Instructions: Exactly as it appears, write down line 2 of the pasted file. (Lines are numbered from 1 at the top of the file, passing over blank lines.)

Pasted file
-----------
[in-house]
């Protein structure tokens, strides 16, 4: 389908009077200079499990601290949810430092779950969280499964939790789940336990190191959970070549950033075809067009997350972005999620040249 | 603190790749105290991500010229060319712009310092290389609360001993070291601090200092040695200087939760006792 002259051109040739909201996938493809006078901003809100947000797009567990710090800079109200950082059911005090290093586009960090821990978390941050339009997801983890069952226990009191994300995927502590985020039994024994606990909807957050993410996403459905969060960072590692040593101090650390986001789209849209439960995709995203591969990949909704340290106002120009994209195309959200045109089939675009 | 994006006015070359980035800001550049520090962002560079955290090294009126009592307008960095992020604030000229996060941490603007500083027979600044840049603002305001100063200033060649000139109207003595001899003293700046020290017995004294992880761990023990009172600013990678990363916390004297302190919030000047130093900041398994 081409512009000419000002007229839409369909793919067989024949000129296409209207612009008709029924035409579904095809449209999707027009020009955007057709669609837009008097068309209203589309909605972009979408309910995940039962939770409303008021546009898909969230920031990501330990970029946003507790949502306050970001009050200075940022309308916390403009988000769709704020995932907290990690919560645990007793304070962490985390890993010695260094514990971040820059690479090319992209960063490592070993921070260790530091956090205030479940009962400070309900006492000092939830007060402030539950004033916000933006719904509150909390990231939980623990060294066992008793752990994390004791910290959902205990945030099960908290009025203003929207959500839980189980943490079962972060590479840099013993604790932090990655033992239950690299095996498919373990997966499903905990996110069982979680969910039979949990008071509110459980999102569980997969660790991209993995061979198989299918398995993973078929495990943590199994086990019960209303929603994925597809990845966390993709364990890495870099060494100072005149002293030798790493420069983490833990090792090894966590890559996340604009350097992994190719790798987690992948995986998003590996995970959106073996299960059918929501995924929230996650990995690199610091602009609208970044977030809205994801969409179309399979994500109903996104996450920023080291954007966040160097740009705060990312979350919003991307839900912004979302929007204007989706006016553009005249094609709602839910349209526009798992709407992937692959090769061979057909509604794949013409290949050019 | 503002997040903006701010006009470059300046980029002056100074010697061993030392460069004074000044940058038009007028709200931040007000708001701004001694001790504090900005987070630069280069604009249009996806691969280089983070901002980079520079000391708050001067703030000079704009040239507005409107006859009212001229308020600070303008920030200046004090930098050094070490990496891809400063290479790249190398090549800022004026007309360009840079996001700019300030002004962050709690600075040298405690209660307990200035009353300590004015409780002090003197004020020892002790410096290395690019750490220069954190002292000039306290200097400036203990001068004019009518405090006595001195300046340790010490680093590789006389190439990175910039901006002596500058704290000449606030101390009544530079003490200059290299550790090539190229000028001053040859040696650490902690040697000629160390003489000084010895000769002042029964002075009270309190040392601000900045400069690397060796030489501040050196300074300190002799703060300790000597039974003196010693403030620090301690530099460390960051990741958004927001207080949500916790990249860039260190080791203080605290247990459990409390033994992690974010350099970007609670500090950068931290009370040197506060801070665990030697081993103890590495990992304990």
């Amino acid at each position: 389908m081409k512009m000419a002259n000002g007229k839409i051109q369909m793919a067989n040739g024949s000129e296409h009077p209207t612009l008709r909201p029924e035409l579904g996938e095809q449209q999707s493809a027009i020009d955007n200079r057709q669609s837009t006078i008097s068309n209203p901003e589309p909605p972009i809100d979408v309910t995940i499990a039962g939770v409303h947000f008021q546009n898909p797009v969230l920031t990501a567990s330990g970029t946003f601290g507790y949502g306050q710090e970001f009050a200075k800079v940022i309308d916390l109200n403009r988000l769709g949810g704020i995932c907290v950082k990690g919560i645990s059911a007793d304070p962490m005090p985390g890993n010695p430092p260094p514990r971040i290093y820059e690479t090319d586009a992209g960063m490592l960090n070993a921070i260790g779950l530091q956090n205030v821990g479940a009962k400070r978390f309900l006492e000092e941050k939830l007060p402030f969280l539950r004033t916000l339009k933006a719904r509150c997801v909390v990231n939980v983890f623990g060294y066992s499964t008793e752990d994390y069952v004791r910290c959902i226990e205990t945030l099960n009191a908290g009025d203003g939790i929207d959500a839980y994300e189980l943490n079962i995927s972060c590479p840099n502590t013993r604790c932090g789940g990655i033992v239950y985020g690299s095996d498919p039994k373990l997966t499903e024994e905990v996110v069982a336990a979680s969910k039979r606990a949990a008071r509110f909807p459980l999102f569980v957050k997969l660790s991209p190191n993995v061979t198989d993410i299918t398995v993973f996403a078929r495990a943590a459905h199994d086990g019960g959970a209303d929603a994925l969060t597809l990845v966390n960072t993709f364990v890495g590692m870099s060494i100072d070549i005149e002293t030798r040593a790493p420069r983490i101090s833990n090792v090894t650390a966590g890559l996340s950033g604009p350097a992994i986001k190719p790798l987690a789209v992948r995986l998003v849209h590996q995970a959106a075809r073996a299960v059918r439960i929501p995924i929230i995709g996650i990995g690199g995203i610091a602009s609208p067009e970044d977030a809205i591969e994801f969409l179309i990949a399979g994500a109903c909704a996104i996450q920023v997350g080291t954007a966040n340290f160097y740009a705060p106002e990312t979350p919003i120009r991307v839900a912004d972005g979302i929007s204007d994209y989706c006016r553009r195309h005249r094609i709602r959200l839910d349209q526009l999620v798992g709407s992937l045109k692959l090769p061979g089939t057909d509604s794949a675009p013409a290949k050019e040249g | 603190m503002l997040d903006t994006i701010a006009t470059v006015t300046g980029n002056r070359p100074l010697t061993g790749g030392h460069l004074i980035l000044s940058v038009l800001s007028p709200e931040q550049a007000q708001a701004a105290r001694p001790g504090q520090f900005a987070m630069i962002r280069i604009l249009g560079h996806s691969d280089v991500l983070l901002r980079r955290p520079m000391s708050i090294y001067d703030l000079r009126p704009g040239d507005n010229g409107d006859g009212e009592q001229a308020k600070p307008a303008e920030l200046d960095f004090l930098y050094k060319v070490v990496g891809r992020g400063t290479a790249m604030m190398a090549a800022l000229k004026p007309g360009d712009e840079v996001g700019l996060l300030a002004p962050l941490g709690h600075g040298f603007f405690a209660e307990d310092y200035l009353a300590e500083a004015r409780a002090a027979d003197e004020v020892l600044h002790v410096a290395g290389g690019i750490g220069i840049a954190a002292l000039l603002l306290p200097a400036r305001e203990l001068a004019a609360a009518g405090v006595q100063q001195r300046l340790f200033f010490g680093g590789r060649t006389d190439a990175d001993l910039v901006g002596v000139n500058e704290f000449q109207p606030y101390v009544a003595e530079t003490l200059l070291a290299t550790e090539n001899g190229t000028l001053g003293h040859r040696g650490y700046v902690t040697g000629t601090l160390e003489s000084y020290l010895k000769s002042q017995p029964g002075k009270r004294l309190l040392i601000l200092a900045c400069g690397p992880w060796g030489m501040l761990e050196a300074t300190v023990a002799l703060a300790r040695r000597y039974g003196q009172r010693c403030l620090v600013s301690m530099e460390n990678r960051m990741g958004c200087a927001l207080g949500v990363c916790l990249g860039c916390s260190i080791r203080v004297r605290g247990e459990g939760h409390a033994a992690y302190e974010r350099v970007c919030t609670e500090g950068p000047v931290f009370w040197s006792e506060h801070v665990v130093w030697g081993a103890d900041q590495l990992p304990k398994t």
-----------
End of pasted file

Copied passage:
């Protein structure tokens, strides 16, 4: 389908009077200079499990601290949810430092779950969280499964939790789940336990190191959970070549950033075809067009997350972005999620040249 | 603190790749105290991500010229060319712009310092290389609360001993070291601090200092040695200087939760006792 002259051109040739909201996938493809006078901003809100947000797009567990710090800079109200950082059911005090290093586009960090821990978390941050339009997801983890069952226990009191994300995927502590985020039994024994606990909807957050993410996403459905969060960072590692040593101090650390986001789209849209439960995709995203591969990949909704340290106002120009994209195309959200045109089939675009 | 994006006015070359980035800001550049520090962002560079955290090294009126009592307008960095992020604030000229996060941490603007500083027979600044840049603002305001100063200033060649000139109207003595001899003293700046020290017995004294992880761990023990009172600013990678990363916390004297302190919030000047130093900041398994 081409512009000419000002007229839409369909793919067989024949000129296409209207612009008709029924035409579904095809449209999707027009020009955007057709669609837009008097068309209203589309909605972009979408309910995940039962939770409303008021546009898909969230920031990501330990970029946003507790949502306050970001009050200075940022309308916390403009988000769709704020995932907290990690919560645990007793304070962490985390890993010695260094514990971040820059690479090319992209960063490592070993921070260790530091956090205030479940009962400070309900006492000092939830007060402030539950004033916000933006719904509150909390990231939980623990060294066992008793752990994390004791910290959902205990945030099960908290009025203003929207959500839980189980943490079962972060590479840099013993604790932090990655033992239950690299095996498919373990997966499903905990996110069982979680969910039979949990008071509110459980999102569980997969660790991209993995061979198989299918398995993973078929495990943590199994086990019960209303929603994925597809990845966390993709364990890495870099060494100072005149002293030798790493420069983490833990090792090894966590890559996340604009350097992994190719790798987690992948995986998003590996995970959106073996299960059918929501995924929230996650990995690199610091602009609208970044977030809205994801969409179309399979994500109903996104996450920023080291954007966040160097740009705060990312979350919003991307839900912004979302929007204007989706006016553009005249094609709602839910349209526009798992709407992937692959090769061979057909509604794949013409290949050019 | 503002997040903006701010006009470059300046980029002056100074010697061993030392460069004074000044940058038009007028709200931040007000708001701004001694001790504090900005987070630069280069604009249009996806691969280089983070901002980079520079000391708050001067703030000079704009040239507005409107006859009212001229308020600070303008920030200046004090930098050094070490990496891809400063290479790249190398090549800022004026007309360009840079996001700019300030002004962050709690600075040298405690209660307990200035009353300590004015409780002090003197004020020892002790410096290395690019750490220069954190002292000039306290200097400036203990001068004019009518405090006595001195300046340790010490680093590789006389190439990175910039901006002596500058704290000449606030101390009544530079003490200059290299550790090539190229000028001053040859040696650490902690040697000629160390003489000084010895000769002042029964002075009270309190040392601000900045400069690397060796030489501040050196300074300190002799703060300790000597039974003196010693403030620090301690530099460390960051990741958004927001207080949500916790990249860039260190080791203080605290247990459990409390033994992690974010350099970007609670500090950068931290009370040197506060801070665990030697081993103890590495990992304990």